Source: Clovis Oncology.
According to industry trade group Phrma, there were 771 cancer drugs and vaccines in clinical trials last year. The vast majority of them aren't likely to pan out -- more than 90% of cancer drugs fall short in clinical trials -- but here are three that have caught my eye and that could move shares in the companies developing them higher or lower next year.
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No. 1: Celldex Therapeutics
In August, Celldex Therapeutics delivered bad news to investors when it announced that it would need to complete phase 3 trials of its brain cancer drug Rintega before filing an application for approval with the FDA. The admission disappointed investors hoping that the combination of a significant unmet need and solid early-stage trial results could clear the way for an accelerated approval.
Clearly, the delay pushes back the timing of any potential revenue, but if Rintega succeeds in its phase 3 trials, it could become a top seller. In phase 2 studies, Rintega delayed tumor growth in glioblastoma patients and reduced the risk of death in these patients by 43% when used alongside Avastin and a control agent, compared with Avastin and a control agent alone.
Investors could get insight into Rintega's phase 3 studies later this year or in early 2016, when monitors will conduct an interim look at the data. If the monitors decide to continue the trial to completion, then full trial results should be available in Q4 of 2016. Either way, next year will be an important one for Celldex.
No. 2: Medivation Medivation already has one billion-dollar blockbuster cancer drug on the market in Xtandi, which is used to treat prostate cancer, and it could have a second cancer drug on the market as early as 2017.
Last month, Medivation paid $410 million in upfront cash to BioMarin to get BMN-673, or talazoparib, a PARP inhibitor, in phase 3 trials as a treatment for a subset of breast cancer patients. Specifically, talazoparib is being studied as a therapy for metastatic breast cancer patients who have already tried no more than two prior therapies and who have BRCA gene mutations that make them more amenable to the benefits of PARP inhibitors, which interrupt cell repair.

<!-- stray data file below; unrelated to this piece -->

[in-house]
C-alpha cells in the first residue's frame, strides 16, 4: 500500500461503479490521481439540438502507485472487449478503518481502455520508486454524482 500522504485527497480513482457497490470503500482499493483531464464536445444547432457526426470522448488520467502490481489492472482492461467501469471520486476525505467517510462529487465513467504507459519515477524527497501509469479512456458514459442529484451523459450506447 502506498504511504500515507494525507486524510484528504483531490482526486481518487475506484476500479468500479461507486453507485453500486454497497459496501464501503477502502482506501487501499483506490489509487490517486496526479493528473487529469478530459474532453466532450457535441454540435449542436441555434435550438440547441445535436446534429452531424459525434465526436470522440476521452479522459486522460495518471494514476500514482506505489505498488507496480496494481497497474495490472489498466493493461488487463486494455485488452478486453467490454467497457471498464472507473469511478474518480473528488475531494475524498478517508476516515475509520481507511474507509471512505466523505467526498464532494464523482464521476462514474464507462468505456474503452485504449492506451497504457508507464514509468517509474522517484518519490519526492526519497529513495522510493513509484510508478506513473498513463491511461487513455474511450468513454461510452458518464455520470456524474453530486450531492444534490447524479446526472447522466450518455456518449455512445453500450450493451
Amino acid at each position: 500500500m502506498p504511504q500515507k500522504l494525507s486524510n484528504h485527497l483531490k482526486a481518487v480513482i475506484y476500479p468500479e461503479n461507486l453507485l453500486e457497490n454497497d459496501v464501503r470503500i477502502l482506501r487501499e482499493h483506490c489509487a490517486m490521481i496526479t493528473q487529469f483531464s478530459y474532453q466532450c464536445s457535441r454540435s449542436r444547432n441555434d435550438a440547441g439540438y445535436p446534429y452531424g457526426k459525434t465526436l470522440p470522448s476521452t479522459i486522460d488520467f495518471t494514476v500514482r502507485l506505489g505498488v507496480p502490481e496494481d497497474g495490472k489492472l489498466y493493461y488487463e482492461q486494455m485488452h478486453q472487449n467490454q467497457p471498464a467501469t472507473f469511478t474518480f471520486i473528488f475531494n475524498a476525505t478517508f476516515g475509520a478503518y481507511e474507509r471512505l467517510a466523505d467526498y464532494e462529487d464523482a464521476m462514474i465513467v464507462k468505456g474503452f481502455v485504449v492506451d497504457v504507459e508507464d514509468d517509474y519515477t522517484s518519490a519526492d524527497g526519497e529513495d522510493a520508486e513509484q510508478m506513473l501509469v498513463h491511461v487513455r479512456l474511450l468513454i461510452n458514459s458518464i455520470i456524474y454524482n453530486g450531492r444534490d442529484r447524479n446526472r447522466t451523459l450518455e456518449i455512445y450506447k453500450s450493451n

Talazoparib's study is expected to conclude in the middle of next year, and if talazoparib is effective, then a filing for approval could come shortly thereafter.
A similar PARP inhibitor made by AstraZeneca won approval earlier this year in ovarian cancer, and it reached the market with a six-figure annualized price tag. Because 10% of all breast cancer patients possess BRCA mutations and 12% of women may suffer from breast cancer in their lifetime, talazoparib could generate hundreds of millions of dollars in sales for Medivation, making it a company to keep tabs on in 2016.
No. 3: Clovis Oncology In September, Clovis Oncology presented data showing that 60% of lung cancer patients with a T790 mutation that makes them resistant to other therapies responded to its drug rociletinib.
Those results could mean that the FDA will greenlight rociletinib in when it makes its approval decision next March, and if so, this could become an important drug. According to the National Cancer Institute, more than 400,000 Americans are living with lung cancer, and NSCLC accounts for the vast majority of these cases. Additionally, there are over 220,000 new cases of lung cancer diagnosed in the U.S. every year, and many of these patients will relapse because of developing a T790 mutation.
Rociletinib's potential impact on Clovis Oncology next year is one reason to be watching the company's shares, but it's not the only reason. Clovis Oncology is also developing its own PARP inhibitor, rucaparib, for use in ovarian cancer. In phase 2 trials, 65% of patients responded to rucaparib and if phase 3 trials are similarly strong Clovis plans to file for FDA approval by the middle of 2016. Based on that timeline, if everything goes Clovis' way, the companycould have two cancer drugs on the market in 2017.
Looking aheadBiopharmaceutical companies are elbows deep in researching next-generation cancer treatments, and while these new treatments won't cure cancer, they could make significant improvements in patient survival.
However, investors still need to remember that the vast majority of cancer drugs fail in their clinical trials, and Celldex, Medivation, and Clovis Oncology aren't immune to that risk. Having said that, I think these three companies have a shot at getting their therapies across the finish line, and that's why I'll be paying close attention to each of them in 2016.
The article 3 Cancer Companies to Watch Closely in 2016 originally appeared on Fool.com.
Todd Campbell owns shares of Celldex Therapeutics. Todd owns E.B. Capital Markets, LLC. E.B.Capital's clients may have positions in the companies mentioned. The Motley Fool recommends BioMarin Pharmaceutical and Celldex Therapeutics. Try any of our Foolish newsletter services free for 30 days. We Fools may not all hold the same opinions, but we all believe that considering a diverse range of insights makes us better investors. The Motley Fool has a disclosure policy.
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